How shape leads to disease
Ribosomal, transfer and messenger RNAs all play critical roles in protein synthesis. Transfer RNAs act as adaptor molecules since they contain the triplet anticodon code for a particular amino acid. Enzymes known as aminoacyl-tRNA synthetases attach an amino acid to the transfer RNA (tRNA) and these so-called charged tRNAs are then used to translate the genetic code from messenger RNA into protein. The three-dimensional shape of the tRNA is important for the synthetases to be able to charge the tRNA.
Changes or mutations in a number of human mitochondrial tRNA genes have been associated with a wide variety of human diseases. Mitochondria are the energy producing machines in mammalian cells and they encode a complete set of tRNAs, sufficient to support mitochondrial protein synthesis.
To understand how these changes lead to cellular dysfunctions, Paul Schimmel and coworkers at the Scripps Research Institute in La Jolla, California, USA studied mutations associated with a particular disease known as opthalmoplegia. They found that mutant tRNAs impaired the ability of the synthetase to add the amino acid [Nature Structural Biology (Vol. 7, No. 10, October 2000)]. These tRNAs contained mismatched base pairs in different parts of the molecule that could be 'fixed' by replacement with a properly matched base pair. Based on these studies they suggest that the instability of the overall shape of the tRNA molecule is responsible for the disease. It will be interesting to understand in more detail how reductions in mitochondrial energy (ATP) production in nerve, muscle or other tissues contribute to various degenerative diseases.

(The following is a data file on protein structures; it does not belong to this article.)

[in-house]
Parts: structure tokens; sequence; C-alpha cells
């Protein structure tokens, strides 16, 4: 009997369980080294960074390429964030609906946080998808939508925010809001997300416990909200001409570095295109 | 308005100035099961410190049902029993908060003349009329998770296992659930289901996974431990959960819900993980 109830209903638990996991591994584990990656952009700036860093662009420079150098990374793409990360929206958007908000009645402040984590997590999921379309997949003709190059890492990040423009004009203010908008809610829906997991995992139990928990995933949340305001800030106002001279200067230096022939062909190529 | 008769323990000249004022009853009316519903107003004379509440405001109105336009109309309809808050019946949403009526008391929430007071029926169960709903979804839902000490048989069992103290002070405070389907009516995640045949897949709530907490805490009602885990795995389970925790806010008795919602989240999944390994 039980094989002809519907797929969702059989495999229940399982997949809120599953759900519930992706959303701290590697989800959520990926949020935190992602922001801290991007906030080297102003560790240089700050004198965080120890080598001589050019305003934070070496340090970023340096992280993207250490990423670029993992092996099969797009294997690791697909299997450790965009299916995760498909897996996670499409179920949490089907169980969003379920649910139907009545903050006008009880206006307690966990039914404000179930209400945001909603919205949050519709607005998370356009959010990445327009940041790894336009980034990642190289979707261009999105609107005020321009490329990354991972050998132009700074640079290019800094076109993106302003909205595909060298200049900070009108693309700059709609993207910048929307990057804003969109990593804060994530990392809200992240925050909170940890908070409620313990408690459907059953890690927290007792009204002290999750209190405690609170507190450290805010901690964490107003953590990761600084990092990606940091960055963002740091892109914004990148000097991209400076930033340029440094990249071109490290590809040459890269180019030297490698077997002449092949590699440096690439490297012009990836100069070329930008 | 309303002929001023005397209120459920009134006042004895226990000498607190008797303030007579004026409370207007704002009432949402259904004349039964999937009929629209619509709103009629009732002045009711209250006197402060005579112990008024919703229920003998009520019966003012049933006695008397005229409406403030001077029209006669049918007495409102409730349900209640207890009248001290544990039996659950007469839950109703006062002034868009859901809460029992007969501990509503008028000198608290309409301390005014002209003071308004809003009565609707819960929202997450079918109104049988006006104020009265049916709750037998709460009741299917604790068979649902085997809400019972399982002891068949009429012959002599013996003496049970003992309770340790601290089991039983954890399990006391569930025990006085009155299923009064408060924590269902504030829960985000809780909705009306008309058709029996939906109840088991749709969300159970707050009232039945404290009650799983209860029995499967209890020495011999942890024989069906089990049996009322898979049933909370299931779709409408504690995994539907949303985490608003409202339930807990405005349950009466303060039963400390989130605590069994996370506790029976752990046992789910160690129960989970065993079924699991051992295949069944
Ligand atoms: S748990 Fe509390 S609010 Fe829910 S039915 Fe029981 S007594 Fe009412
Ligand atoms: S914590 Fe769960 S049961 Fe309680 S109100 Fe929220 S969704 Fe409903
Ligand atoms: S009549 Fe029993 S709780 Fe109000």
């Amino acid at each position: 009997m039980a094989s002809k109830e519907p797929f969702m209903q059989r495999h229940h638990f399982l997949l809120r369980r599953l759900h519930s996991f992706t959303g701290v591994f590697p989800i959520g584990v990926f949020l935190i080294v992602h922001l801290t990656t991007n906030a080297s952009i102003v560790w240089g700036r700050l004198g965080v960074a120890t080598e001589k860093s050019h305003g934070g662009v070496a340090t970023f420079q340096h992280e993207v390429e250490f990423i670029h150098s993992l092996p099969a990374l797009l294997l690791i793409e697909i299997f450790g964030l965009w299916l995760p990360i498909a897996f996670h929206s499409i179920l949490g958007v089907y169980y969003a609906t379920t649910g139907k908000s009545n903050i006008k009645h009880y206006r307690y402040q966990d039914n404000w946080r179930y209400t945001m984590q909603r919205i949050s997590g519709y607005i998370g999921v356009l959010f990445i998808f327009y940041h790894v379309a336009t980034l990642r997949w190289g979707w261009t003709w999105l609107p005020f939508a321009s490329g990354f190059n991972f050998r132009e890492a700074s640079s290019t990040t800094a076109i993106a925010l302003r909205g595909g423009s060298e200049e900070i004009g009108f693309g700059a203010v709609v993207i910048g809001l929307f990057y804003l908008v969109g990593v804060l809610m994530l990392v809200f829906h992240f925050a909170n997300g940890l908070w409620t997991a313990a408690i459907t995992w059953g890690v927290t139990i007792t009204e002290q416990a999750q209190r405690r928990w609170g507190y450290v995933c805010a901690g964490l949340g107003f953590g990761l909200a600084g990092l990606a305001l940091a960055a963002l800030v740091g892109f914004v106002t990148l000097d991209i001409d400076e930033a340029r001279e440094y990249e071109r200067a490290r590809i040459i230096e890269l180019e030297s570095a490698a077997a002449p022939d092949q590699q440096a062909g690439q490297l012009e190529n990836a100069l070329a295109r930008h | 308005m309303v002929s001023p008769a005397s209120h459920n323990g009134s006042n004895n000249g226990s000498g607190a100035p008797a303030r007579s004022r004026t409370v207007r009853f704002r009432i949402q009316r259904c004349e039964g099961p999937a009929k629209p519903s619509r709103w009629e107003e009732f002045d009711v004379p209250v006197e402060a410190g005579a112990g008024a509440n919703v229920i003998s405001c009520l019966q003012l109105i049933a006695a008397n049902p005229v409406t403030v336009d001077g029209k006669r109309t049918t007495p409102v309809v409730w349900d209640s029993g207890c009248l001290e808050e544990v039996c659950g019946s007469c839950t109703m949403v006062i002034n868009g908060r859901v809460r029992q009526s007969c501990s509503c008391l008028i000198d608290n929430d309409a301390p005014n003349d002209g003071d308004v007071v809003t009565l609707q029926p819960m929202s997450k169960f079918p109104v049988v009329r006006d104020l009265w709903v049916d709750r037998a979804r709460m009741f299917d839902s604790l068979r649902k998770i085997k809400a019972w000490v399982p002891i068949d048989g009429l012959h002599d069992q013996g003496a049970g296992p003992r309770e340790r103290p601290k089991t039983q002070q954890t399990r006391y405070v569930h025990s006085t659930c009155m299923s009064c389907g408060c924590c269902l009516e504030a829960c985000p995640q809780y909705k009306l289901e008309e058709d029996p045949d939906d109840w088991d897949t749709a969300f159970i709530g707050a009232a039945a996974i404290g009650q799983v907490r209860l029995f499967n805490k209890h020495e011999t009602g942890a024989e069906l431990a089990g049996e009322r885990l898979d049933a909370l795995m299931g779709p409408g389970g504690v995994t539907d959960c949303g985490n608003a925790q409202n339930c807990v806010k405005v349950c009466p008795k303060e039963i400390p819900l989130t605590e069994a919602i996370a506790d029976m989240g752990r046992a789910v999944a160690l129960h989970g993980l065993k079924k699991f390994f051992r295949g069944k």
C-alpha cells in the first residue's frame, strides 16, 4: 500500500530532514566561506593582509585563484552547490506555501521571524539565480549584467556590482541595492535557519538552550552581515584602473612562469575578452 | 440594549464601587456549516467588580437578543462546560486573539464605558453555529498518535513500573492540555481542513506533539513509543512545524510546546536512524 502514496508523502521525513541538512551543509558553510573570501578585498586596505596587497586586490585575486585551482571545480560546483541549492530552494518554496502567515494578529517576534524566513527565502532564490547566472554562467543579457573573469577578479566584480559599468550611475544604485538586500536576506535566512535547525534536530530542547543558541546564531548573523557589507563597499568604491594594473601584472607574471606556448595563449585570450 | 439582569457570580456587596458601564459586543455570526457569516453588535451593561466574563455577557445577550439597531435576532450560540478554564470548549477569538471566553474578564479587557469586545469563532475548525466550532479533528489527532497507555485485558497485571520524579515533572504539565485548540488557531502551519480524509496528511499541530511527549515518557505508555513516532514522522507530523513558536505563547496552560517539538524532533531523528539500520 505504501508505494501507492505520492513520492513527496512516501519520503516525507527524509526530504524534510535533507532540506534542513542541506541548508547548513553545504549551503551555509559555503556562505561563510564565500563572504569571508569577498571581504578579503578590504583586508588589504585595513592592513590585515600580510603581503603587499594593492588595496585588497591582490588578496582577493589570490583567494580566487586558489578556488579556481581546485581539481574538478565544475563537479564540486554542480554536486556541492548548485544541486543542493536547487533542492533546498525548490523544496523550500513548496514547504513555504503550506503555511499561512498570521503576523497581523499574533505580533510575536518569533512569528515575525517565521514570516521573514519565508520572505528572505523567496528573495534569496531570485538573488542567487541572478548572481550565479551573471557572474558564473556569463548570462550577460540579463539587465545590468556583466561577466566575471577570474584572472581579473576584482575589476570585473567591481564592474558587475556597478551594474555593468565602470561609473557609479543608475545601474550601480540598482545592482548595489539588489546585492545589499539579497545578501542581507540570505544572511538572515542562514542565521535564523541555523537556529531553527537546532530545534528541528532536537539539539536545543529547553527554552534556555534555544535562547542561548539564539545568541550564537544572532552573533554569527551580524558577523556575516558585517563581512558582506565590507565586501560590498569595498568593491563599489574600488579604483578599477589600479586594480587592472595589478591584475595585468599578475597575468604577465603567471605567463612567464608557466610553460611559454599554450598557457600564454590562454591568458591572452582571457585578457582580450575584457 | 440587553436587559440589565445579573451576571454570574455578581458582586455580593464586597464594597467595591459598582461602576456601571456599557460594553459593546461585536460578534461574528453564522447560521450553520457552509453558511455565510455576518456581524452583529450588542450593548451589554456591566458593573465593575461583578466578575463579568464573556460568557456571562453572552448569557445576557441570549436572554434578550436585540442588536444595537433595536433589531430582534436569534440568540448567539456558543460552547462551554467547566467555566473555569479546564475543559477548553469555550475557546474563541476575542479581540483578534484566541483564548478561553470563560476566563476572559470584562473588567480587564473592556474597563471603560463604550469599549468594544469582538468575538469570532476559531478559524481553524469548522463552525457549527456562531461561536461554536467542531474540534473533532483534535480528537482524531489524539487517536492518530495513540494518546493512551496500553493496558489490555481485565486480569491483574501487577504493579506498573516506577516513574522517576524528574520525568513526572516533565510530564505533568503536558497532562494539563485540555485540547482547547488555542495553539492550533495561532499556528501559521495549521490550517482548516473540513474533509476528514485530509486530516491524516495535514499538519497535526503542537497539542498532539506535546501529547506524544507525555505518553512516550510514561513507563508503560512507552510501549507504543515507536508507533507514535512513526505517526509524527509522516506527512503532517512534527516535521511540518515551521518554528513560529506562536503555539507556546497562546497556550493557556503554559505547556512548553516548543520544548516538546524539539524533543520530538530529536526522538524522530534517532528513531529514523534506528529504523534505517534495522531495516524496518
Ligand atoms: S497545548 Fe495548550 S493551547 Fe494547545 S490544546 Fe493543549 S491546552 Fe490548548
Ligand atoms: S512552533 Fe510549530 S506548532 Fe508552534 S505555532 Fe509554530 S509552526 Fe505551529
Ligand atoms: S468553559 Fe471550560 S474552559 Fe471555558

Dr. Paul Schimmel
The Skaggs Institute for Chemical Biology,
The Scripps Research Institute
10550 North Torrey Pines Road
La Jolla, California 92037
Tel: 858 784 8970
Fax: 858 784 8990
(C) Nature Structural Biology press release.
Message posted by: Trevor M. D'Souza